Support Us - Launching December
Choose Your Donation Amount To Support VoteDown
Your support will help VoteDown in its non-profit mission to make American Democracy responsive to the will of the voters.
Make it monthly!
Yes, count me in!
No, donate once
Pay With Credit Card

Brad Sherman

Brad Sherman Image
California's 32th District
Party Affiliation
Top Contributors
(2022 - current)
Pro-israel America PAC
Pro-israel America PAC
Capital Group Companies
Blackstone Group
Blackrock Funds Services Group
American Assn for Justice
Top Industries
(2022 - current)
Securities & Investment
Securities & Investment
Real Estate
Commercial Banks
VoteDown vs Influence Donors
Data supplied by
07/17/2024 --axios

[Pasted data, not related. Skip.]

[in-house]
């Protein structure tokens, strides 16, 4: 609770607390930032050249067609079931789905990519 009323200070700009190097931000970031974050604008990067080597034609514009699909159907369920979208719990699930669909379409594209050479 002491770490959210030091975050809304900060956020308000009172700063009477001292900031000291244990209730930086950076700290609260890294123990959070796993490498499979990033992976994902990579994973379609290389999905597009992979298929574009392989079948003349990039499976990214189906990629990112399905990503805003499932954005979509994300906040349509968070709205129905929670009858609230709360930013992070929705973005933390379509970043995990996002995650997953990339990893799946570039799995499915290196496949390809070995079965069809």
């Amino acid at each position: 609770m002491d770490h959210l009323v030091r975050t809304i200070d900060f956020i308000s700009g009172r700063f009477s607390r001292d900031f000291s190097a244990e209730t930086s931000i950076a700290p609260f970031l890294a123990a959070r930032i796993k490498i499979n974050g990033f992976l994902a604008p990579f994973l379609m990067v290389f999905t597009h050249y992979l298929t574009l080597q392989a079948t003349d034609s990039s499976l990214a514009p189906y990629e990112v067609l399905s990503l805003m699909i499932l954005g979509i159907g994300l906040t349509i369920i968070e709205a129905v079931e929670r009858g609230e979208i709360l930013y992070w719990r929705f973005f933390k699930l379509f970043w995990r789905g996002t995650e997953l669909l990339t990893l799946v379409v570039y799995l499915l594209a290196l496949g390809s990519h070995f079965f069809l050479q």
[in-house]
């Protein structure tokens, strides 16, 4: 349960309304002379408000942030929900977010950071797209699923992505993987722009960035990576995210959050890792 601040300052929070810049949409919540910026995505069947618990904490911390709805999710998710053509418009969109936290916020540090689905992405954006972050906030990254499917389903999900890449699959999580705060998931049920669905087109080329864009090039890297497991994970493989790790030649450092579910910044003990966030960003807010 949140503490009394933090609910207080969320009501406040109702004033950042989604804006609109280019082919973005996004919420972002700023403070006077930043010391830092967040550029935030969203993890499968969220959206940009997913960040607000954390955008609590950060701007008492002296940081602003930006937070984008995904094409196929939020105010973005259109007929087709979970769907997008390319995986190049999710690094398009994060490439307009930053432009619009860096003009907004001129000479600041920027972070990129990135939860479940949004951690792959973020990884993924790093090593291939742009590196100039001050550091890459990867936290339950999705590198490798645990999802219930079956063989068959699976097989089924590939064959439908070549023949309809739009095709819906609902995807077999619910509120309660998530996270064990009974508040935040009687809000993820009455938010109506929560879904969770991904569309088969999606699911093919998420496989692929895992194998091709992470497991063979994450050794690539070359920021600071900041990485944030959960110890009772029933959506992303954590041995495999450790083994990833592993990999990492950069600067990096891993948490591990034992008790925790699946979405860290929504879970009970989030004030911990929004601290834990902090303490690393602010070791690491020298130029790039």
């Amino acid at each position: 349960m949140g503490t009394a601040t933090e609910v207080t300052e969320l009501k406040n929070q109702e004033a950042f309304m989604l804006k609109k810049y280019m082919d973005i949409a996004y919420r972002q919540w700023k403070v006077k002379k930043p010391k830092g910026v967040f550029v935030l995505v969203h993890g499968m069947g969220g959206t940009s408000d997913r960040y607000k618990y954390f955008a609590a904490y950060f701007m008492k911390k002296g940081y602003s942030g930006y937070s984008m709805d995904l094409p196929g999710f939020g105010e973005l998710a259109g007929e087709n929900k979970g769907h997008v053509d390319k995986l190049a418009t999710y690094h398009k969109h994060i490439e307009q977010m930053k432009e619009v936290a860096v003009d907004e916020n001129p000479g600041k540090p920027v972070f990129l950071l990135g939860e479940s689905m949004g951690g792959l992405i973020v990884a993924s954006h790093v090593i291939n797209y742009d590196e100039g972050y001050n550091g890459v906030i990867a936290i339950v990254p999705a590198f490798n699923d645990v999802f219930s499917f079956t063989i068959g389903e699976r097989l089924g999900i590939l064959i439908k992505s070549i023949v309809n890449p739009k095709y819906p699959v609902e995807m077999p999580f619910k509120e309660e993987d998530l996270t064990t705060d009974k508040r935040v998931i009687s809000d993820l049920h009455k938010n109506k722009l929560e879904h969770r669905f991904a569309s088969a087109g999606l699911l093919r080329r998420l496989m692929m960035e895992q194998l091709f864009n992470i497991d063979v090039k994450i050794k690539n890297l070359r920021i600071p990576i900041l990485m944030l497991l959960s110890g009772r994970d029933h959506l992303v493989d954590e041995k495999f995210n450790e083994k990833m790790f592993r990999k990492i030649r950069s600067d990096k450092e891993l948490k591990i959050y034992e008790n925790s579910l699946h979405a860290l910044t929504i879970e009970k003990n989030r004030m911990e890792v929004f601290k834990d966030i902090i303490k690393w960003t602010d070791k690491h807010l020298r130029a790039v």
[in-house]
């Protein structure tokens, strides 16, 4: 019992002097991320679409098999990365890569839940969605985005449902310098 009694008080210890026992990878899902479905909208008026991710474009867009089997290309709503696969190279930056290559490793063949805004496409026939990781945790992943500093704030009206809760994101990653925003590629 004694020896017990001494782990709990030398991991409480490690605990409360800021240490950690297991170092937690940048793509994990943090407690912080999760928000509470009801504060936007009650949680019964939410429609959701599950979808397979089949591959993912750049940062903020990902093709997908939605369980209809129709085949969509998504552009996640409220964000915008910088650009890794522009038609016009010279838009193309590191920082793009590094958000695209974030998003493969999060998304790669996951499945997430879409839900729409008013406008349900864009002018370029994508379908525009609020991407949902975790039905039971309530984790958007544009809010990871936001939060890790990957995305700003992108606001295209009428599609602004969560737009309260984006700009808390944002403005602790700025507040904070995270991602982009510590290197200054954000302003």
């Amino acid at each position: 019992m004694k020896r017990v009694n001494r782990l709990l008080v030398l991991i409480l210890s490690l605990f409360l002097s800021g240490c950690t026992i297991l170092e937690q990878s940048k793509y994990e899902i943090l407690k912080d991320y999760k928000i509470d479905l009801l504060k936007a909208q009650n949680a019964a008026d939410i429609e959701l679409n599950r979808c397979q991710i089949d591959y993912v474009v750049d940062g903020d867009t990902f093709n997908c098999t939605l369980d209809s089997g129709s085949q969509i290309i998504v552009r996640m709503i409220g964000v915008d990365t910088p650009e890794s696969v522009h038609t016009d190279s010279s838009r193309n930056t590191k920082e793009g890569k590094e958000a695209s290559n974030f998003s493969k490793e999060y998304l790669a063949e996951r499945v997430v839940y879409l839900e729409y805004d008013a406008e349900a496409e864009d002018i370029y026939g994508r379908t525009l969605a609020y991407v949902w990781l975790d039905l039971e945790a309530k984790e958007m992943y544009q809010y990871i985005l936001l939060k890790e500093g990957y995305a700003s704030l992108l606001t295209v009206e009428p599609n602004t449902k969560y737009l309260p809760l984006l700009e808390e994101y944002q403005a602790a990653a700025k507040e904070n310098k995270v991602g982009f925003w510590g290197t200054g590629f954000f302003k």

Since his disastrous debate last month, President Biden has embraced a laundry list of left-wing policy proposals, strong-armed the party's nomination process and still tried to limit spontaneous, unscripted moments.It's saved his candidacy — for now. Why it matters: Biden's moves have kept top Democrats from stampeding away from him — even as many remain privately uneasy with the 81-year-old president staying at the top of the ticket and serving another term.Amid worries he could lose and drag down Democratic House and Senate candidates with him, just 20 Democrats in Congress have called on him to step aside.Driving the news: That's partly because of promises that Biden — long a centrist Democrat — has made to his party's progressive wing.Biden said this past week that if he's re-elected, he'd call for legislation to cap landlords' ability to hike rent prices, push for a large-scale elimination of medical debt, and pursue other plans that have been applauded by progressives such as Sen. Bernie Sanders (I-Vt.). Biden's chosen leadership at the Democratic National Committee also is pushing to use an electronic roll call to lock him in as the party's presidential nominee weeks before its convention begins Aug. 19 in Chicago. The sooner Biden is technically the nominee, the sooner he and the party can quash Democratic rebels' push to replace him on the ticket.Biden's team also has continued to tightly control his public appearances, even as many allies have urged him to be more spontaneous and ditch Teleprompters.Biden's few unscripted moments in front of cameras since the June 27 debate haven't inspired wide confidence, but have been good enough to prevent many more defections.Zoom in: Biden has done some interviews with subtle crutches.In a phone chat with MSNBC's "Morning Joe," Biden could be heard shuffling papers and acknowledged at one point that he was reading from "a list of lies."In his first interviews after the debate — radio calls with Black radio stations in Philadelphia and Milwaukee — his team later acknowledged it had drafted and pre-submitted the questions to the hosts.Biden's team also managed his calls with Democratic lawmakers.Mayors and members of Congress could not unmute themselves in recent Zoom calls, as the White House controlled who was able to speak. The White House said that was standard procedure for such group calls.When the Congressional Hispanic Caucus jumped on a call with Biden, members were informed that "this is a Zoom managed by the Biden campaign."Biden's team said it was indeed controlling the call, but did not ask for nor receive questions in advance.What they're saying: White House spokesperson Andrew Bates told Axios that "in the last two weeks, President Biden has done a one-hour, in-depth press conference and unscripted interviews with ABC News, 'Morning Joe,' BET, NBC News, Speedy Morman, and the Houston Chronicle."Bates added: "He has spoken off the cuff to world leaders — who highlighted the leadership he showed at NATO — as well as to members of Congress, the AFL-CIO, and to American veterans."Progressives also have cheered Biden's recent moves.After the Congressional Progressive Caucus had a call with Biden, Rep. Brad Sherman (D-Calif.) told Axios the president teased many policies the caucus wants — which he said is "not a complete coincidence," based on where Biden is now drawing support on Capitol Hill."This is his base," Sherman said of the Progressive Caucus, "You see who has called upon him to move on, and who has called upon him to stay, and the Progressive Caucus lines up with those who have asked him to stay."Sanders penned an effusive op-ed in the New York Times for Biden's re-election over the weekend, and Rep. Alexandria Ocasio-Cortez (D-N.Y.) also has been publicly supportive.Sanders wrote: "Enough! Mr. Biden may not be the ideal candidate, but he will be the candidate and should be the candidate."The influential Congressional Black Caucus also has largely been effusive in its support.That's given Biden a lifeline with lawmakers representing two of the most important parts of the Democratic Party's base.Bottom line: Some moderates are frustrated that they'll pay the price if Biden remains at the top of the ticket, unlike many progressives and members of the CBC who are largely in safely Democratic districts.But the Biden team's moves have been sufficient to keep many Democrats from speaking out publicly.